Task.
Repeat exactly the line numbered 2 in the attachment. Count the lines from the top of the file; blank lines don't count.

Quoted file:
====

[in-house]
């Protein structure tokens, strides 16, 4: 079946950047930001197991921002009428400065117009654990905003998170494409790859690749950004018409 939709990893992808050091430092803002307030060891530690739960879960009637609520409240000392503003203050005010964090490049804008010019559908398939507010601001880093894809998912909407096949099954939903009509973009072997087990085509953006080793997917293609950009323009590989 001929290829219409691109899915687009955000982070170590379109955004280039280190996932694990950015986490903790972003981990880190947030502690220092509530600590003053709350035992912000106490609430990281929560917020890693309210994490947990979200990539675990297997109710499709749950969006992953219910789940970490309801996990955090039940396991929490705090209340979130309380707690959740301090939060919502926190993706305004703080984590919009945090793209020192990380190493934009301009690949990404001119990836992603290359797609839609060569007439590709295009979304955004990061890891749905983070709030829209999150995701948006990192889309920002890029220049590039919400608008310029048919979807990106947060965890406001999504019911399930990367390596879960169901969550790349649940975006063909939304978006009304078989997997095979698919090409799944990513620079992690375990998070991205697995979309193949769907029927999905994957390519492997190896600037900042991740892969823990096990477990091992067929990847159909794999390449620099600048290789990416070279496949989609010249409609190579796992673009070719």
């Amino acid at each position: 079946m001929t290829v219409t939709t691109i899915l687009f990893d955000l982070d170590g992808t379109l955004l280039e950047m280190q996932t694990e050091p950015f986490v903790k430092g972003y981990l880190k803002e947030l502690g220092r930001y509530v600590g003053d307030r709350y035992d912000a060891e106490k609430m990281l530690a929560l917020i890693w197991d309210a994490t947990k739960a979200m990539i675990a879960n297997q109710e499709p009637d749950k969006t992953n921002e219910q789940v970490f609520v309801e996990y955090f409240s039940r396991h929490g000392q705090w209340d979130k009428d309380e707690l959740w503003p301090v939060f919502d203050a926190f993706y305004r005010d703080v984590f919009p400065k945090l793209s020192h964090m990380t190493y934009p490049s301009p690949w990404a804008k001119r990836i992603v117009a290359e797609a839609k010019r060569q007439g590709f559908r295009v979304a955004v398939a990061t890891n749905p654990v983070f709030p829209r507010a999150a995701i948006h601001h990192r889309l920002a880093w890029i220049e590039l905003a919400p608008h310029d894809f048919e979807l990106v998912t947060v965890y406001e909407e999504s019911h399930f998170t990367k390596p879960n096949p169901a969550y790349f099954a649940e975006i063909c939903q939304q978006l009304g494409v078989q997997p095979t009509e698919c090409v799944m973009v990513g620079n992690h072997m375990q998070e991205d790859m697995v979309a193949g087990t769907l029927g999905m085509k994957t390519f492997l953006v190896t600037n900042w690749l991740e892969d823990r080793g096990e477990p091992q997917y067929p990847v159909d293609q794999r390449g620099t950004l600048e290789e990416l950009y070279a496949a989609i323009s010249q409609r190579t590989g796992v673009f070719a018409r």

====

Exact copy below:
């Protein structure tokens, strides 16, 4: 079946950047930001197991921002009428400065117009654990905003998170494409790859690749950004018409 939709990893992808050091430092803002307030060891530690739960879960009637609520409240000392503003203050005010964090490049804008010019559908398939507010601001880093894809998912909407096949099954939903009509973009072997087990085509953006080793997917293609950009323009590989 001929290829219409691109899915687009955000982070170590379109955004280039280190996932694990950015986490903790972003981990880190947030502690220092509530600590003053709350035992912000106490609430990281929560917020890693309210994490947990979200990539675990297997109710499709749950969006992953219910789940970490309801996990955090039940396991929490705090209340979130309380707690959740301090939060919502926190993706305004703080984590919009945090793209020192990380190493934009301009690949990404001119990836992603290359797609839609060569007439590709295009979304955004990061890891749905983070709030829209999150995701948006990192889309920002890029220049590039919400608008310029048919979807990106947060965890406001999504019911399930990367390596879960169901969550790349649940975006063909939304978006009304078989997997095979698919090409799944990513620079992690375990998070991205697995979309193949769907029927999905994957390519492997190896600037900042991740892969823990096990477990091992067929990847159909794999390449620099600048290789990416070279496949989609010249409609190579796992673009070719």